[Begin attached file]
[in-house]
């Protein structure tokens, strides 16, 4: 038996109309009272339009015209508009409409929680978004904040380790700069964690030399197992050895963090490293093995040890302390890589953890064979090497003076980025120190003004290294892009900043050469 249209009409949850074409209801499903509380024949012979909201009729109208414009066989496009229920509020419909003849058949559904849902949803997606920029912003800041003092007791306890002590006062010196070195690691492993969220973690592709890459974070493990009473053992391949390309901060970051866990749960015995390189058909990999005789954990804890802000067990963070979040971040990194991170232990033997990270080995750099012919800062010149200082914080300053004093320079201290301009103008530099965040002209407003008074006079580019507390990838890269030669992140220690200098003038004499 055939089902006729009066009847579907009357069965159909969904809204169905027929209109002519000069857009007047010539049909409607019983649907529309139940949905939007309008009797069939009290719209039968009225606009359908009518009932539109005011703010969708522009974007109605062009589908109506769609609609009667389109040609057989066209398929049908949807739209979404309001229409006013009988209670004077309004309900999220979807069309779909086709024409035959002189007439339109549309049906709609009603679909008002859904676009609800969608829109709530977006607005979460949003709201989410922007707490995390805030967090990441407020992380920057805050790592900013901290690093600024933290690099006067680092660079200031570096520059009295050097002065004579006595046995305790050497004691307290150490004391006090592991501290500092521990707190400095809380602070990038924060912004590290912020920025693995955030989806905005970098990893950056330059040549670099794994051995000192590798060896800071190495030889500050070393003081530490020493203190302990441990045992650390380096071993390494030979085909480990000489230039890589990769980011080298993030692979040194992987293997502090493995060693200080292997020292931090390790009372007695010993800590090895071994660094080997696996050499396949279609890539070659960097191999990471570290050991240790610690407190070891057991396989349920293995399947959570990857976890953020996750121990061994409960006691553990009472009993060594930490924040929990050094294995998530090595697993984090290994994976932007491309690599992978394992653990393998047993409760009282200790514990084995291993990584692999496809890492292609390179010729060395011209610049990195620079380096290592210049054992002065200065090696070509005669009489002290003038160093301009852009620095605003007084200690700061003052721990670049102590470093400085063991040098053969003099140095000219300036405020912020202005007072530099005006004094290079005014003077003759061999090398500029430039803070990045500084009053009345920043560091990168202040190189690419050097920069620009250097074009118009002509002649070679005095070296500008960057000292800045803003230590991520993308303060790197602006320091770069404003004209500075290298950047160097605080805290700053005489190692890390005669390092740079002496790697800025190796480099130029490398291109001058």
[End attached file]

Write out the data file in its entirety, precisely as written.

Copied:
[in-house]
């Protein structure tokens, strides 16, 4: 038996109309009272339009015209508009409409929680978004904040380790700069964690030399197992050895963090490293093995040890302390890589953890064979090497003076980025120190003004290294892009900043050469 249209009409949850074409209801499903509380024949012979909201009729109208414009066989496009229920509020419909003849058949559904849902949803997606920029912003800041003092007791306890002590006062010196070195690691492993969220973690592709890459974070493990009473053992391949390309901060970051866990749960015995390189058909990999005789954990804890802000067990963070979040971040990194991170232990033997990270080995750099012919800062010149200082914080300053004093320079201290301009103008530099965040002209407003008074006079580019507390990838890269030669992140220690200098003038004499 055939089902006729009066009847579907009357069965159909969904809204169905027929209109002519000069857009007047010539049909409607019983649907529309139940949905939007309008009797069939009290719209039968009225606009359908009518009932539109005011703010969708522009974007109605062009589908109506769609609609009667389109040609057989066209398929049908949807739209979404309001229409006013009988209670004077309004309900999220979807069309779909086709024409035959002189007439339109549309049906709609009603679909008002859904676009609800969608829109709530977006607005979460949003709201989410922007707490995390805030967090990441407020992380920057805050790592900013901290690093600024933290690099006067680092660079200031570096520059009295050097002065004579006595046995305790050497004691307290150490004391006090592991501290500092521990707190400095809380602070990038924060912004590290912020920025693995955030989806905005970098990893950056330059040549670099794994051995000192590798060896800071190495030889500050070393003081530490020493203190302990441990045992650390380096071993390494030979085909480990000489230039890589990769980011080298993030692979040194992987293997502090493995060693200080292997020292931090390790009372007695010993800590090895071994660094080997696996050499396949279609890539070659960097191999990471570290050991240790610690407190070891057991396989349920293995399947959570990857976890953020996750121990061994409960006691553990009472009993060594930490924040929990050094294995998530090595697993984090290994994976932007491309690599992978394992653990393998047993409760009282200790514990084995291993990584692999496809890492292609390179010729060395011209610049990195620079380096290592210049054992002065200065090696070509005669009489002290003038160093301009852009620095605003007084200690700061003052721990670049102590470093400085063991040098053969003099140095000219300036405020912020202005007072530099005006004094290079005014003077003759061999090398500029430039803070990045500084009053009345920043560091990168202040190189690419050097920069620009250097074009118009002509002649070679005095070296500008960057000292800045803003230590991520993308303060790197602006320091770069404003004209500075290298950047160097605080805290700053005489190692890390005669390092740079002496790697800025190796480099130029490398291109001058």